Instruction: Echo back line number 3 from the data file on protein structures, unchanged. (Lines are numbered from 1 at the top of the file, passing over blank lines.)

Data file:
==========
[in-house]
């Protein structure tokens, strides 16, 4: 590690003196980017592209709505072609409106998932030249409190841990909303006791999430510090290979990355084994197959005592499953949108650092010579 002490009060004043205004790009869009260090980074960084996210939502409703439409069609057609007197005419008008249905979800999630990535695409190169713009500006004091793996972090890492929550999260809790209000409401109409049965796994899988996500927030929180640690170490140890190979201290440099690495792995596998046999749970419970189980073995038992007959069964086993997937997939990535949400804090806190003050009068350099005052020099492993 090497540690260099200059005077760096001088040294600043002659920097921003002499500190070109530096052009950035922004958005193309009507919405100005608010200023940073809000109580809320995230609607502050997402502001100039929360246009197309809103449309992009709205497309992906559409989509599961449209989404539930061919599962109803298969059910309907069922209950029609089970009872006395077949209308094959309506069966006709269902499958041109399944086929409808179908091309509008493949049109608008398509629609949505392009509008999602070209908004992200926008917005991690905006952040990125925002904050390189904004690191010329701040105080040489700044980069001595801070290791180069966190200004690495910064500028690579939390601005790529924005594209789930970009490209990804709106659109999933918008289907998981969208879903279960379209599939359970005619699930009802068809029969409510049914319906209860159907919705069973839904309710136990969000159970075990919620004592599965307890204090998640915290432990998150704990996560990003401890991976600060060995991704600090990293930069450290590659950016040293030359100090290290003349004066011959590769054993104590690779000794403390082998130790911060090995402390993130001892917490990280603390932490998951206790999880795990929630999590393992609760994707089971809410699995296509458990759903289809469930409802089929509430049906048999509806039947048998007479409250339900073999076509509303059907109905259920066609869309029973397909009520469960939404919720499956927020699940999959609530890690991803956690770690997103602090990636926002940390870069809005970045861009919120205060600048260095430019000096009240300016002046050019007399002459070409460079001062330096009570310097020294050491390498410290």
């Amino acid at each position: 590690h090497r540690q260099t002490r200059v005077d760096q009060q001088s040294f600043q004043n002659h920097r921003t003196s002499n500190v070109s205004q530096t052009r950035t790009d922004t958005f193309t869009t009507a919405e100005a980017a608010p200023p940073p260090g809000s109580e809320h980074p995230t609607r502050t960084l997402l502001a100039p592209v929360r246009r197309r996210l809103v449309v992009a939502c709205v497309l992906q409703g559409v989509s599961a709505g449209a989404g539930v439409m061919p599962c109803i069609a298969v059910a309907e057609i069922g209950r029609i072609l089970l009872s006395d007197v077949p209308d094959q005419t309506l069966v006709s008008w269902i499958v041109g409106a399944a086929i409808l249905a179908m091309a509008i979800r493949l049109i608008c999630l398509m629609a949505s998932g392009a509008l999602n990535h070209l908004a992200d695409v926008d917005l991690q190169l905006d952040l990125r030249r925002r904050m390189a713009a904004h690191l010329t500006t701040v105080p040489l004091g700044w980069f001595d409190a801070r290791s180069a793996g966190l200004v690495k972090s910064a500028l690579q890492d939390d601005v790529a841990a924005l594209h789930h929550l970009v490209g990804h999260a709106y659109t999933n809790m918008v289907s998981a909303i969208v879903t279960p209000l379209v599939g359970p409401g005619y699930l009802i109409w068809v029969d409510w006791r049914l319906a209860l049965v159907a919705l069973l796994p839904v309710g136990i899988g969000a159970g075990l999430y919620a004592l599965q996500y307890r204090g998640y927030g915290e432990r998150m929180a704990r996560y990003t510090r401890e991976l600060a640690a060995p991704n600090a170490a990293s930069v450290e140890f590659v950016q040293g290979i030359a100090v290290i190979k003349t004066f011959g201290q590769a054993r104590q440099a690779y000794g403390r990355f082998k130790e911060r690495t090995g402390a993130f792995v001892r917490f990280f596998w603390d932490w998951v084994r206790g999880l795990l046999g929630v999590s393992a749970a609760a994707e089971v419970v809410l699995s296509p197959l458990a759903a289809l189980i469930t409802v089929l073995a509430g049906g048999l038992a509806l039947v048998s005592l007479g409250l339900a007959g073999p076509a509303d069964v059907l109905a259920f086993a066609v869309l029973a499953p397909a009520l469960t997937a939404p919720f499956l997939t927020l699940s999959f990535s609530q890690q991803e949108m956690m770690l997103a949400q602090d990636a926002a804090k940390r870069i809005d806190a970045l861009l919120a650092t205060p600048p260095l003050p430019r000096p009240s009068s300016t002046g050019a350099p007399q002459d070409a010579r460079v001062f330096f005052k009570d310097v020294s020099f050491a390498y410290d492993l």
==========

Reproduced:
């Amino acid at each position: 590690h090497r540690q260099t002490r200059v005077d760096q009060q001088s040294f600043q004043n002659h920097r921003t003196s002499n500190v070109s205004q530096t052009r950035t790009d922004t958005f193309t869009t009507a919405e100005a980017a608010p200023p940073p260090g809000s109580e809320h980074p995230t609607r502050t960084l997402l502001a100039p592209v929360r246009r197309r996210l809103v449309v992009a939502c709205v497309l992906q409703g559409v989509s599961a709505g449209a989404g539930v439409m061919p599962c109803i069609a298969v059910a309907e057609i069922g209950r029609i072609l089970l009872s006395d007197v077949p209308d094959q005419t309506l069966v006709s008008w269902i499958v041109g409106a399944a086929i409808l249905a179908m091309a509008i979800r493949l049109i608008c999630l398509m629609a949505s998932g392009a509008l999602n990535h070209l908004a992200d695409v926008d917005l991690q190169l905006d952040l990125r030249r925002r904050m390189a713009a904004h690191l010329t500006t701040v105080p040489l004091g700044w980069f001595d409190a801070r290791s180069a793996g966190l200004v690495k972090s910064a500028l690579q890492d939390d601005v790529a841990a924005l594209h789930h929550l970009v490209g990804h999260a709106y659109t999933n809790m918008v289907s998981a909303i969208v879903t279960p209000l379209v599939g359970p409401g005619y699930l009802i109409w068809v029969d409510w006791r049914l319906a209860l049965v159907a919705l069973l796994p839904v309710g136990i899988g969000a159970g075990l999430y919620a004592l599965q996500y307890r204090g998640y927030g915290e432990r998150m929180a704990r996560y990003t510090r401890e991976l600060a640690a060995p991704n600090a170490a990293s930069v450290e140890f590659v950016q040293g290979i030359a100090v290290i190979k003349t004066f011959g201290q590769a054993r104590q440099a690779y000794g403390r990355f082998k130790e911060r690495t090995g402390a993130f792995v001892r917490f990280f596998w603390d932490w998951v084994r206790g999880l795990l046999g929630v999590s393992a749970a609760a994707e089971v419970v809410l699995s296509p197959l458990a759903a289809l189980i469930t409802v089929l073995a509430g049906g048999l038992a509806l039947v048998s005592l007479g409250l339900a007959g073999p076509a509303d069964v059907l109905a259920f086993a066609v869309l029973a499953p397909a009520l469960t997937a939404p919720f499956l997939t927020l699940s999959f990535s609530q890690q991803e949108m956690m770690l997103a949400q602090d990636a926002a804090k940390r870069i809005d806190a970045l861009l919120a650092t205060p600048p260095l003050p430019r000096p009240s009068s300016t002046g050019a350099p007399q002459d070409a010579r460079v001062f330096f005052k009570d310097v020294s020099f050491a390498y410290d492993l």